Friday, January 15, 2010

Latest Health Research

Good and bad news in the latest health research reports.

I drink lots of green tea, which is good, and don’t smoke, which is even better:


Green tea fights lung cancer risk for smokers:



Among smokers and non-smokers, those who did not drink green tea had a 5.16-fold increased risk of lung cancer compared with those who drank at least one cup of green tea per day. Among smokers, those who did not drink green tea at all had a 12.71-fold increased risk of lung cancer compared with those who drank at least one cup of green tea per day.




I take Vitamin D which is good, but not calcium, which I guess I bad – I need to think about adding it to my regimen:

CALCIUM/VITAMIN D PREVENT FRACTURES:



Taking both calcium and vitamin D supplements on a daily basis reduces the risk of bone fractures, regardless of whether a person is young or old, male or female, or has had fractures in the past, a large study of nearly 70,000 patients from throughout the United States and Europe has found.




I am not particularly hairy which is good:

Wet and Hairy = Sunburn?



Water droplets held above human skin by body hair can cause sunburn This is because the hairs can hold the water droplets in focus above the surface, acting as a magnifying glass.




I don’t eat mangoes or pomegranates, which is too bad because they are both very good for you:

Mango fights colon, and breast cancer

Pomegranates fight breast cancer



Eating fruit, such as pomegranates, that contain anti-aromatase phytochemicals reduces the incidence of hormone-dependent breast cancer, according to results of a study published in the January issue of Cancer Prevention Research, a journal of the American Association for Cancer Research.




I don’t drink much champagne, which I guess is too bad, but do drink plenty of red wine, which is very good (not the wine, but the health benefit) :


Champagne Is Good for Your Heart:



Dr Jeremy Spencer, from the Department of Food and Nutritional Sciences said: "Our research has shown that drinking around two glasses of champagne can have beneficial effects on the way blood vessels function, in a similar way to that observed with red wine. We always encourage a responsible approach to alcohol consumption, but the fact that drinking champagne has the potential to reduce the risks of suffering from cardiovascular diseases such as heart disease and stroke, is very exciting news."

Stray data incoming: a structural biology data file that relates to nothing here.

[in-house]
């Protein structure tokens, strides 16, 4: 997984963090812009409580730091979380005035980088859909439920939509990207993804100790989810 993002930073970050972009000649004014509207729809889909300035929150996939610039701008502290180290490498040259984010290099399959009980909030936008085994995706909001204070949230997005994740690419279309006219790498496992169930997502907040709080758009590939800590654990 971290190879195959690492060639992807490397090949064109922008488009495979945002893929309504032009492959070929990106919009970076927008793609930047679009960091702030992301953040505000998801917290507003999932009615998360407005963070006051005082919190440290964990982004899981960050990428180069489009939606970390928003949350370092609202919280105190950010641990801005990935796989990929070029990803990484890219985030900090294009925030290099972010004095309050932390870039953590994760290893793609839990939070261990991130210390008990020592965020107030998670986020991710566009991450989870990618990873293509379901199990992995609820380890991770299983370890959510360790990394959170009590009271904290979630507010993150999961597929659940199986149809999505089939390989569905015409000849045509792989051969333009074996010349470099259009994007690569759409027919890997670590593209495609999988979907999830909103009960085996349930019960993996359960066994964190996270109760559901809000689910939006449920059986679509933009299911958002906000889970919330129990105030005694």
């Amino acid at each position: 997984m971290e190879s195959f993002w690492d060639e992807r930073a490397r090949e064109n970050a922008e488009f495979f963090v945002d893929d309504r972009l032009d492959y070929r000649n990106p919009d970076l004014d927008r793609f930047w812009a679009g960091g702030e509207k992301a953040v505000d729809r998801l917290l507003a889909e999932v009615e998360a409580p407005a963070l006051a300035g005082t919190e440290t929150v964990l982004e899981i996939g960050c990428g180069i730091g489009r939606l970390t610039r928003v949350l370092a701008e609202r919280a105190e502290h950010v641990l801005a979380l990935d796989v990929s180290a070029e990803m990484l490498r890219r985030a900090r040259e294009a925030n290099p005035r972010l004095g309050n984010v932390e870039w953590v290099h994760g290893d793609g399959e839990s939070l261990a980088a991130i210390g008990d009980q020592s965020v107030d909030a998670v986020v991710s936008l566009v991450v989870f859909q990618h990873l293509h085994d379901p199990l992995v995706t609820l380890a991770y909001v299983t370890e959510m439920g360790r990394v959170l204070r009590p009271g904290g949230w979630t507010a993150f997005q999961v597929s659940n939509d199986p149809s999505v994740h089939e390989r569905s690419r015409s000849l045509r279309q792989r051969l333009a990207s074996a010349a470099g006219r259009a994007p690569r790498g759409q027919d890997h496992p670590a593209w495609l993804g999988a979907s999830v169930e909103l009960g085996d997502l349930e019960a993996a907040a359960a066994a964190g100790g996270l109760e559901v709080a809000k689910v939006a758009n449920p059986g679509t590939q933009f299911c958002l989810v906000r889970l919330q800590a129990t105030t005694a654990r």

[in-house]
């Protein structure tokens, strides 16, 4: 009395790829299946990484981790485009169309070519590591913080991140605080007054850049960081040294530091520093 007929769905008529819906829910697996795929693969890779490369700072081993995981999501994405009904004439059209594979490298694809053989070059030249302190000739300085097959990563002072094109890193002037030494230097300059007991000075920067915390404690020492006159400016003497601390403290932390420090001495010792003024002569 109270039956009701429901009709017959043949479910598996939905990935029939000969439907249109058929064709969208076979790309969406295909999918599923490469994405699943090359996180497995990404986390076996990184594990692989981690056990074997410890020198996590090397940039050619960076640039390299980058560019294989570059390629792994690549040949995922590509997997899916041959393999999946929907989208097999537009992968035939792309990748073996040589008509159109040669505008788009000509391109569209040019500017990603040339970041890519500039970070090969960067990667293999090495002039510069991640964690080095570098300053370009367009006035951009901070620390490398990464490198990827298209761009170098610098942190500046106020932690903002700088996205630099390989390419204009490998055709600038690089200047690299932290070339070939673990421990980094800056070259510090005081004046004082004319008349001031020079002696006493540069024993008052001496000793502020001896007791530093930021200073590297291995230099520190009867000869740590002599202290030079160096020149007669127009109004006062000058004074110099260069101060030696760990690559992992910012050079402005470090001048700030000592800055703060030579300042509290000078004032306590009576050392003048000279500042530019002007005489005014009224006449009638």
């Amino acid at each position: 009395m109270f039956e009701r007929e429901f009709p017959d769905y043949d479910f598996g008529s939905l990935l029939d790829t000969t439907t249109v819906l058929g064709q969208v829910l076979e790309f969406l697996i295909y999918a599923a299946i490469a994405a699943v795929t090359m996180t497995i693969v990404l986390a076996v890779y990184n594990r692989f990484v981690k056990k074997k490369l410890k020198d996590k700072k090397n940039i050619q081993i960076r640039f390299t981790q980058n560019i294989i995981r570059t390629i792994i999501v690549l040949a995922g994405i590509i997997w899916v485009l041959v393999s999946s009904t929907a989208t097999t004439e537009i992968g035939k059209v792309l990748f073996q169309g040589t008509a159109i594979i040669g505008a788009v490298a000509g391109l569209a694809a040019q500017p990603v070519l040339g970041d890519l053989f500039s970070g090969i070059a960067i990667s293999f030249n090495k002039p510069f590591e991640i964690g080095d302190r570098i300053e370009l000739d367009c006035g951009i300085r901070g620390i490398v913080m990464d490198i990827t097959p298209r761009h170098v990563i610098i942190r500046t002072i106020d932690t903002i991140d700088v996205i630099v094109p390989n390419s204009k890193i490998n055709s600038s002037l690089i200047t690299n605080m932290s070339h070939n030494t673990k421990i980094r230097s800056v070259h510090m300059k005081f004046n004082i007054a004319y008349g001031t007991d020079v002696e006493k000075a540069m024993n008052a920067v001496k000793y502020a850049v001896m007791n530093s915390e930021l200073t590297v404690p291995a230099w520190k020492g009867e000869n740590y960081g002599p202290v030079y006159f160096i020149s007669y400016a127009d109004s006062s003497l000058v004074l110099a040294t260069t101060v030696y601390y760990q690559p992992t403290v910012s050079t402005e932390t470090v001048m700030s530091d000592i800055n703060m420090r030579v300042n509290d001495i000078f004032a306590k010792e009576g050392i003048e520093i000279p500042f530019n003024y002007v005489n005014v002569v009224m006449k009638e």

I don’t get much Vitamin C, which is too bad because it’s even better for you than we thought:

Vitamin C Is Good For You:



Famous for its antioxidant properties and role in tissue repair, vitamin C is touted as beneficial for illnesses ranging from the common cold to cancer and perhaps even for slowing the aging process. Now, a study uncovers an unexpected new role for this natural compound: facilitating the generation of embryonic-like stem cells from adult cells.



I don’t do yoga, which is bad, but my wife does, which is good:

YOGA REDUCES INFLAMMATION



Regularly practicing yoga exercises may lower a number of compounds in the blood and reduce the level of inflammation that normally rises because of both normal aging and stress, a new study has shown.




I’ve been cutting way back on my carbs, which has some benefit, although not what I hoped for, but I also kept fat consumption way down, so I’m not in as bad shape as some on low-carb diets:


Low Carb Diet Reduces Pain and Inflammation,

But Not Weight or Heart Risks:



Low-carb diets could be bad for the heart and are no more effective in weight loss than a diet that is high in carbs and low in fat, according to recent research. Some obese people may be considering taking on a low-carb lifestyle for the New Year, such as the popular Atkins diet. But recent research shows that a high-fat, low-carb way of eating could be bad for the heart – and, it is no more effective for losing weight than a diet low in fat and high in carbs.

A research team led by Dr. Steven Hunter of the Royal Victoria Hospital in Ireland examined a group of obese adults. Some of them were on a low-carb, high-fat diet and the others were eating a diet that was low in fat.